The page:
Thursday, May 16, 2013

Strategy and Degrees of Insanity

I have a new plan to make the world indebted to me.

Every time someone offers me a penny for my thoughts, I will give them my two cents worth and will then invoice them for the difference.

Sounds insane, doesn’t it?

But is it any more insane than the various forms of strategy that many people and organizations embrace?

Take for example, the intention of traveling from San Diego to 60 Madison Avenue in New York City and the need to produce a strategy and a tactical roadmap to get me from my point of origin to my destination.

How do some people describe the solution necessary to accomplish this?

Scenario 0 – No Formal Approach At All

It is surprising how many people and organizations still believe that the following is a strategy ….

Or this ….

Or this (wandering blindly, potentially causing them to look like the thing they are trying to pin the tail on) ….

Or this (in absence of everything else) ….

…. when relying on these alone usually produces this.

Hopefully someone else’s lack of appropriate strategy and tactics doesn’t put you on the sacrificial table.

Lewis Carroll expressed this conundrum perfectly in this insightful quote from “Alice in Wonderland”:

“ One day Alice came to a fork in the road and saw a Cheshire cat in a tree. “Which road do I take?” she asked. “Where do you want to go?” was his response. “I don’t know,” Alice answered. “Then,” said the cat, “it doesn’t matter. ”

Scenario 1 – Irrelevance of Solution

Assuming a strategic intention and tactical roadmap exist, a solution may look like this and the owner will display it with great pride.

Unfortunately, the roadmap of China provides zero information of relevance to get me from San Diego to NYC although the details do look very impressive, especially to outsiders or people who have no context for the problem or the desired solution.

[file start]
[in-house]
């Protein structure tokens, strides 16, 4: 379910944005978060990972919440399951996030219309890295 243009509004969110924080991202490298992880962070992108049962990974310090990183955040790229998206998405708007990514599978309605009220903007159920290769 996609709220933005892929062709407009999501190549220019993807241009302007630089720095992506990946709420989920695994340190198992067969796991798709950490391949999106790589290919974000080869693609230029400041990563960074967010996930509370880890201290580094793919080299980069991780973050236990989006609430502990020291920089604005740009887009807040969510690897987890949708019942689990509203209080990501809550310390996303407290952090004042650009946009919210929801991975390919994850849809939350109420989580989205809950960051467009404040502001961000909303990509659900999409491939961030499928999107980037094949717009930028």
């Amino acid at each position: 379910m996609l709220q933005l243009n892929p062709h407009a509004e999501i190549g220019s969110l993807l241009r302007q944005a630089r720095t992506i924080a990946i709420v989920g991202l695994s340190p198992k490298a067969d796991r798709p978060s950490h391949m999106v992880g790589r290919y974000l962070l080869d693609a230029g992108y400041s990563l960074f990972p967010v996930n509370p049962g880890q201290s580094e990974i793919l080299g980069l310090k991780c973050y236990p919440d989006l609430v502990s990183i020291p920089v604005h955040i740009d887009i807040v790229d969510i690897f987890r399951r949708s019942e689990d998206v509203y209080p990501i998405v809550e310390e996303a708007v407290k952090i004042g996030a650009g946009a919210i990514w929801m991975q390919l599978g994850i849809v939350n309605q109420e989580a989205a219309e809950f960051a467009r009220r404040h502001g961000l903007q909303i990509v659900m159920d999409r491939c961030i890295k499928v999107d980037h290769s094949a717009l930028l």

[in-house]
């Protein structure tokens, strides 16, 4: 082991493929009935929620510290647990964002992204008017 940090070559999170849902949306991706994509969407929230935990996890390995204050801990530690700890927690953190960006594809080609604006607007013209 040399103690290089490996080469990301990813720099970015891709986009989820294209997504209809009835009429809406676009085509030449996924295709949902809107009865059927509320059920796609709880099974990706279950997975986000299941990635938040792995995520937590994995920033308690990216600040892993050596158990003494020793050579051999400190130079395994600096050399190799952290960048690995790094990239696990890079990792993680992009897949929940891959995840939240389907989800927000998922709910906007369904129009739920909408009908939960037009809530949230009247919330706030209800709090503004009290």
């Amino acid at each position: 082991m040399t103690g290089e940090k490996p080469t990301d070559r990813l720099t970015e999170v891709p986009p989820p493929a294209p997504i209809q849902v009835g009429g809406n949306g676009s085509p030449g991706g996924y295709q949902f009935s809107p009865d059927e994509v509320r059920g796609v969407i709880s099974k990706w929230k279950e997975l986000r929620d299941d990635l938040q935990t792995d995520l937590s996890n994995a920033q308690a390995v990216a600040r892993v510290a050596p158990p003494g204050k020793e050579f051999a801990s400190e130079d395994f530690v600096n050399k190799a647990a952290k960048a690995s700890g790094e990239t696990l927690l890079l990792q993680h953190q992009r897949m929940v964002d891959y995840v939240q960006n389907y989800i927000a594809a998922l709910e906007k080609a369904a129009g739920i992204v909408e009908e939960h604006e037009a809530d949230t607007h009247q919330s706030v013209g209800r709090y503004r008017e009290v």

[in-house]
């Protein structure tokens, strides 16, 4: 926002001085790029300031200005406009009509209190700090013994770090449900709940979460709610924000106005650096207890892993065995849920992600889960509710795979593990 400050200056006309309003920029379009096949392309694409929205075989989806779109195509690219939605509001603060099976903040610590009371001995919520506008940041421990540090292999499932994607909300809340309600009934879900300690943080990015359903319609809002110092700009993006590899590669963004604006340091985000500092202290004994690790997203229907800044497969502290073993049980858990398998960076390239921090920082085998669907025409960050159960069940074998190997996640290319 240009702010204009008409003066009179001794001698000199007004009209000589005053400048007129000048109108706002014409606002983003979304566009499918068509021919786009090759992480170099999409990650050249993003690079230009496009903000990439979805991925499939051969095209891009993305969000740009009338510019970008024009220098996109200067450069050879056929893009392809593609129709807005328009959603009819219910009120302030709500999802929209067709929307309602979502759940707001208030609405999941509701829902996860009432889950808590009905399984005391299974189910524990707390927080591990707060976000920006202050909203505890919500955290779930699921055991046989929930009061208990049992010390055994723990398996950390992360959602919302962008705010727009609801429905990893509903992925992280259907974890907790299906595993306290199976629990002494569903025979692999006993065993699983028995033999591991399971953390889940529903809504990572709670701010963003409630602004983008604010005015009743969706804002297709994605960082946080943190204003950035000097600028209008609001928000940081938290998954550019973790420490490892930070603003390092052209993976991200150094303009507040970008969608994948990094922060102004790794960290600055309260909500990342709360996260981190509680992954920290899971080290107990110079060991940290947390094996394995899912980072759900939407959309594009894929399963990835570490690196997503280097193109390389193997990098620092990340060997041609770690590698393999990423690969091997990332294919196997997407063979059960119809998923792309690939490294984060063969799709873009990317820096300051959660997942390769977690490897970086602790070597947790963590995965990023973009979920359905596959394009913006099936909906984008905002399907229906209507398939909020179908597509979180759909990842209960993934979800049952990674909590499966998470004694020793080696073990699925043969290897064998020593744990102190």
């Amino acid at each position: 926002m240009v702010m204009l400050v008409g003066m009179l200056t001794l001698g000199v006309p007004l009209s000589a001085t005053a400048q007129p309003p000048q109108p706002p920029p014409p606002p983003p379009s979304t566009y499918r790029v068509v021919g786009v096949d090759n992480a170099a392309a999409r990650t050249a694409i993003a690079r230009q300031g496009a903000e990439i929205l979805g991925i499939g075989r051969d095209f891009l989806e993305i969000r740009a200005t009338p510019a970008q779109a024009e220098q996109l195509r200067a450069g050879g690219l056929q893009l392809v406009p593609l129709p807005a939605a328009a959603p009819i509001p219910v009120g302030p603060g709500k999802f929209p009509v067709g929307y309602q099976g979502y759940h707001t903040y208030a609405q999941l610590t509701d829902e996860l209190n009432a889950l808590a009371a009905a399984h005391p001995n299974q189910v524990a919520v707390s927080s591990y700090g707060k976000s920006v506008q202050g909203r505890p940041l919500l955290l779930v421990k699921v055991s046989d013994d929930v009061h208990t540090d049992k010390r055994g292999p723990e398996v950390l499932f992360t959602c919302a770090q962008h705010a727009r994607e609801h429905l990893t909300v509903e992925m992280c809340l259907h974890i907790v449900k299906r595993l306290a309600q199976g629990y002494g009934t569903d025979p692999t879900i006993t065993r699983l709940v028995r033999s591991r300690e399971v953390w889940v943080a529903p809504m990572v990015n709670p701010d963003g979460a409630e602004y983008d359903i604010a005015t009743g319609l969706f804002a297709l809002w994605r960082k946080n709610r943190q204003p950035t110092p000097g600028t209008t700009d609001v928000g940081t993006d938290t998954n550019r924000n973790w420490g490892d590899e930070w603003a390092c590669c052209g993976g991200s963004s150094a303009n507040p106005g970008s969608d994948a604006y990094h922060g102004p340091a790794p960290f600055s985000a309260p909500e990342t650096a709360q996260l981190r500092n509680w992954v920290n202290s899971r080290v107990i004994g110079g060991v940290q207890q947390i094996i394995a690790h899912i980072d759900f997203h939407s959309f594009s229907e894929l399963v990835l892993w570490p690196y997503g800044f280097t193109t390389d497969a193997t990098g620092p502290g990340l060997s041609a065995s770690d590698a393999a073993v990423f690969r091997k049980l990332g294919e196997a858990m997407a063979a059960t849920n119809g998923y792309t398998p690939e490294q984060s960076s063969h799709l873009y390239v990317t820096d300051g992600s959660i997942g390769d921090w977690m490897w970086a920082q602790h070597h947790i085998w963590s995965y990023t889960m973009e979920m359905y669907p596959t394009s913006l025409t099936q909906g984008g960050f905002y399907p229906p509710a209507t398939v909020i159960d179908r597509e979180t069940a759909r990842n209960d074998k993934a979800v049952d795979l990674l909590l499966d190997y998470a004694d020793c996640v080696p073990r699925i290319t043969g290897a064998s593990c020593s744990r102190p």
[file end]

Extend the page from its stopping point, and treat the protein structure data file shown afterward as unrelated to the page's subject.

Scenario 2 – Overly Generalized View of the Goal

Some people have a general idea of the destination but define it too vaguely to hit it with any level of success.  They may also be ignoring the importance of knowing where they are starting from, thus missing critical contextual information.

Scenario 3 – Overly Detailed / Narrow View of the Goal


Some people have such a myopic view of the destination that they can describe it in incredible detail but have no context for anything else of relevance around it which would help them get to the destination (and in this case, they still don’t have the context of where they are starting from).

Scenario 4 – Solution Too High-Level

Excellent.  I can now see where I am and where I need to go, but what happens in between, the strategic plan and the tactical roadmap, defining the most effective way to get to my destination when and how I need to get there, are invisible.

Scenario 5 – Solution Too Low-Level

I can now see the path that takes me from where I am to where I need to go.  Unfortunately, I am also overwhelmed with a lot of other details that mean nothing to me and in fact may make my journey much more resource intensive or complicated.

Scenario 6 – Improper Resources

Oftentimes when a solution is required that has quick timing requirements or other significant resource needs, many teams need one of these to implement their solution in an appropriate manner ….

…. but are given one of these (wrong delivery medium and / or inappropriate resource availability) while being warned not to let people down.

Scenario 7 – Improper Resources … Again

The converse of scenario 6 also exists, where the solution would have been satisfied with this ….

…. but is complicated when someone insists upon this ….

…. or this ….

…. driving the complexity, time estimates, costs and other resource needs up significantly and unnecessarily.

Scenario 8 – Over Planning

Don’t be like this city that was teased by The Tonight Show. :-) Eventually one must translate intentions and planning into action and results(positive ones, hopefully).

Scenario 9 – Communication

Assuming that a great solution has been designed, communicating it in such a way that it is understood and acted upon appropriately is an essential ingredient to success.

There are many other important elements!

The bottom line is this.

Intelligent strategy and tactical roadmaps don’t happen by accident and even once they are in-hand, having them doesn’t automatically imply that they are appropriate or adequate for the situation at-hand.

Using processes such as backcasting (click on the diagram below) or some other formal, structured, vetted process is essential to success in this arena.


To believe otherwise is setting yourself up for failure …. which inevitably becomes a success opportunity for someone else.

And no matter how beautiful the strategy looks, the following is always true:

"However beautiful the strategy, you should occasionally look at the results" -Winston Churchill

Which side of the failure / success equation would you rather be on?

Do you do what is necessary to accomplish this?

Are you sure?

How do you know?

Intelligent strategy and tactics are an art and a science. 

How do I know?

Offer me a penny for my thoughts and I will tell you. :-)

In service and servanthood,


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